Quantcast

«

»

Jul 05 2012

They Learned The Truth At *Seventeen*

They learned the truth at Seventeen
Now when they picture beauty queens
They’ve made the choice, and now they opt
For photos that aren’t photoshopped
The power of an eighth-grade girl
Reflecting the ideals of youth—
To take a stand and change the world
At Seventeen, they learned the truth…

They may still have ads with airbrushed faces
Those still come from other places
Desperate to maintain their pull
An image, unattainable
That calls and says “come be like me”
An artificiality
The ads aren’t what they seem at Seventeen

We need more people brave and bold
As Julia, fourteen years old,
Deciding that it’s up to me
To be the world I want to see
To shine a light when all is dark
Insist on truth, when all is lies
Sometimes it only takes a SPARK
To open up a culture’s eyes

In the small category of “News that makes you hopeful about the future”, I give you Julia Bluhm. (Seriously, go follow that link, read her impassioned blogging, and let it sink in that she is 14 years old. Then, look around the rest of the site and feel a bit better about the future.) Ms. Bluhm saw a problem in her school, a problem that reflected the greater society, and set about to change it. And succeeded. Via NPR:

Somewhere between school and her extracurricular activities, eighth-grader Julia Bluhm found time to launch a crusade against airbrushed images in one of the country’s top teen magazines.

And this week, she won: Seventeen magazine pledged not to digitally alter body sizes or face shapes of young women featured in their editorial pages, largely in response to the online petition Julia started this spring.

They don’t have complete control over the content of their advertisements, so there may still be some artificial women in Seventeen, but Ms. Bluhm should be proud and happy… which, by all accounts, she is.

For those who did not immediately recognize the song I parodied, I give you the amazing Janis Ian, and one of the best songs ever written:

9 comments

Skip to comment form

  1. 1
    feralboy12

    And Janis Ian was doing some nice work at the age of 14 as well:
    Society’s Child. Written when she was 14, in the video she’s evidently 16.

  2. 2
    robertbaden

    Preachers of equality, they say believe in it so why won’t they just let us be……

    They say I can’t see you any more, baby, can’t see you anymore….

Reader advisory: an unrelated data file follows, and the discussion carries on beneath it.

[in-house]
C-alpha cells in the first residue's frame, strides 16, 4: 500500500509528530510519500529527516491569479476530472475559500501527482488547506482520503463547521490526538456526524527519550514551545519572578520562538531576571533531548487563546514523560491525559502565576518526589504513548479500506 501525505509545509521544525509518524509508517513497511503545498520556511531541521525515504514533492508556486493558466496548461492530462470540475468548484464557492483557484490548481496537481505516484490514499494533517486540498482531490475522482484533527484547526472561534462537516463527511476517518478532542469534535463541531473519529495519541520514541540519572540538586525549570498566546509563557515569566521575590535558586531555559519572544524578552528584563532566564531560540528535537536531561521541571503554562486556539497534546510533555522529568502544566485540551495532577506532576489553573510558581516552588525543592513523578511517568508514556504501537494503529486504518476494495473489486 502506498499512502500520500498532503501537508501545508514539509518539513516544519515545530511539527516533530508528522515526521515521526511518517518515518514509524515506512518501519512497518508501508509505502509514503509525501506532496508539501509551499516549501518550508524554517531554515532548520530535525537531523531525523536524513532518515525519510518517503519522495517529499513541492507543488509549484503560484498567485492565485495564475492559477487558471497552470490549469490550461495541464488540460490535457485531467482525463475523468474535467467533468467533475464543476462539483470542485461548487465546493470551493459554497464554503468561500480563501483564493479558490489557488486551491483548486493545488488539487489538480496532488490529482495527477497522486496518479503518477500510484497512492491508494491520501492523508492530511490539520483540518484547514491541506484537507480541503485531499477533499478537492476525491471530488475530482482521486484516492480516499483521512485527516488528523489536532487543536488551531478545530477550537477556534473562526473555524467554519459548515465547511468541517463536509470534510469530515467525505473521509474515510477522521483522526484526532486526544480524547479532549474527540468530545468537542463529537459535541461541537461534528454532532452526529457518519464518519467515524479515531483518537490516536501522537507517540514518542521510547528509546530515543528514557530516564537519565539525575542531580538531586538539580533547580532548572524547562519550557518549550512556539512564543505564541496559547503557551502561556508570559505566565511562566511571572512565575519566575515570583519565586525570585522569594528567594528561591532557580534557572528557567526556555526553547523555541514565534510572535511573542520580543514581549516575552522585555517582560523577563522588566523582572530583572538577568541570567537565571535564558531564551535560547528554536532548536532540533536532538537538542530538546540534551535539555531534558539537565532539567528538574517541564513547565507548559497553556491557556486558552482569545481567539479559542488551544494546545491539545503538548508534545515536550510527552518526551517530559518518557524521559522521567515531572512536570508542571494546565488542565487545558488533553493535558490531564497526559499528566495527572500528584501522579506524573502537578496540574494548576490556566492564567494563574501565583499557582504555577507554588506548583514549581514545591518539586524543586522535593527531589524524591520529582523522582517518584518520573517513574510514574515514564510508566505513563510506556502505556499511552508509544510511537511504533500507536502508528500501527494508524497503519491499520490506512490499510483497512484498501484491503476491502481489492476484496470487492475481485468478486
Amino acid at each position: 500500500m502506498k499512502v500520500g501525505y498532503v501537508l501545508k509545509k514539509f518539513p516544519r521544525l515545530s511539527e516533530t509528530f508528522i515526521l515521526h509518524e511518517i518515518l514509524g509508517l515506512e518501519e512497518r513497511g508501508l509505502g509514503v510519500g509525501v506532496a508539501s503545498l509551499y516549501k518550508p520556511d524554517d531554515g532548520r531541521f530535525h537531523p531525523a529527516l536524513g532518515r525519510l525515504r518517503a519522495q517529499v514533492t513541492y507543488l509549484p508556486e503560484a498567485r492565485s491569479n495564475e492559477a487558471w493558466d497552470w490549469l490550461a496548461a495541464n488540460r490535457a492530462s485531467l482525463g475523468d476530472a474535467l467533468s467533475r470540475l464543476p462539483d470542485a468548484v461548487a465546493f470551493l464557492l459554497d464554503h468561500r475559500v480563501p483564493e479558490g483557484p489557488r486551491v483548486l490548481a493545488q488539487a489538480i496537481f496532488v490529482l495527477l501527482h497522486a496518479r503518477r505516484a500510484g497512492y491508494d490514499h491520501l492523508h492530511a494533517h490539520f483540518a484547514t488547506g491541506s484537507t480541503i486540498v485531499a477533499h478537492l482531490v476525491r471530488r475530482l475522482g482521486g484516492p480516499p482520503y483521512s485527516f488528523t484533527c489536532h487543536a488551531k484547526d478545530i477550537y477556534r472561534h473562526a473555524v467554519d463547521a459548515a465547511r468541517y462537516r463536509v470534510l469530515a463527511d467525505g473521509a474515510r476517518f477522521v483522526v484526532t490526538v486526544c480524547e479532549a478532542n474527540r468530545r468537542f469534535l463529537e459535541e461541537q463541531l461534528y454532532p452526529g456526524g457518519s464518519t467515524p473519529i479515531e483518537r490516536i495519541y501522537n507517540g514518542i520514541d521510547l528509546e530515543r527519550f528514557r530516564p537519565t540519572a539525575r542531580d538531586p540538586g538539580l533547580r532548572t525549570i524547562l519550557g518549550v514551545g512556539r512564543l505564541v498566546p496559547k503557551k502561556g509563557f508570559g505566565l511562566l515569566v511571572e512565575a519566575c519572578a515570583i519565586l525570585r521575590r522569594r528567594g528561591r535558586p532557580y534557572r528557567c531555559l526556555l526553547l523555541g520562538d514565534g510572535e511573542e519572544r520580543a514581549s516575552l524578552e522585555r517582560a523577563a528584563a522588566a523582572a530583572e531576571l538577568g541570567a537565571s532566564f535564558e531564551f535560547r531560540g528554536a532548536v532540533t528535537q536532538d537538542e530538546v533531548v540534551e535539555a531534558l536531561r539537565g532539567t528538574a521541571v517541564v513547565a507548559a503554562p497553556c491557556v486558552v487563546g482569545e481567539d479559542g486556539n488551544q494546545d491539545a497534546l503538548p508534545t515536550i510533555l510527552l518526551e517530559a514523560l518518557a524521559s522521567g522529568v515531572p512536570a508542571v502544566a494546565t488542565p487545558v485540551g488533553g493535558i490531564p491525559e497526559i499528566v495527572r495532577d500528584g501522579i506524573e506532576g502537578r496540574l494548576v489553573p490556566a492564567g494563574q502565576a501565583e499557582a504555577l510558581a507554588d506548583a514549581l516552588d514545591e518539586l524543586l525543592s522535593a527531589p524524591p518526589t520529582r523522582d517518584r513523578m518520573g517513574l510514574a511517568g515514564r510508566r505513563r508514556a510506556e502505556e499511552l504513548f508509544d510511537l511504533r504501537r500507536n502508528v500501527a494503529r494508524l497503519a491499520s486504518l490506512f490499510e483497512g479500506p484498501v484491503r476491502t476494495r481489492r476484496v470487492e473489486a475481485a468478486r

3. 3
    bassmanpete

    Yes a great song, and I don’t think she was an ugly duckling.

    Was TOGWT shown in the US? IMHO it was the best music programme on British television.

  4. 4
    A 'Nym Too

    I adore Janis Ian. I first heard ‘At 17′ on the ‘Torch Songs’ episode of GayTimeTV (UK, BBC2).

    I emailed her, and she sent one straight back which amazed me in a “The internet is magic. It’s only 1998 but we’re living in the future” way.

    It’s a devastatingly accurate song (for those of us, with…), and your reworking of it is a great tribute to this kid.

  5. 5
    lcaution

    Thank you – for the callout to two amazing teens from different times – and a wonderful albeit painful song.

  6. 6
    carpenterman

    Now I’m going to have that tune stuck in my head all day.
    Seriously, man… you have got to start listening to more jazz.

  7. 7
    Cuttlefish

    Dude, I have a fantastic jazz collection… all loaded on an iPod that no longer charges. Nothing quite like running to the Cellar Door recordings.

  8. 8
    Randomfactor

    Absolutely love Janis Ian…was listening to her on the way in to work this morning. Had to wipe away the tears before going in from the parking lot.

  9. 9
    sqlrob

    Good for her.

    But a Lot of things need changing at seventeen

Leave a Reply

Your email address will not be published. Required fields are marked *

You may use these HTML tags and attributes: <a href="" title=""> <abbr title=""> <acronym title=""> <b> <blockquote cite="" class=""> <cite> <code> <del datetime=""> <em> <i> <q cite=""> <strike> <strong>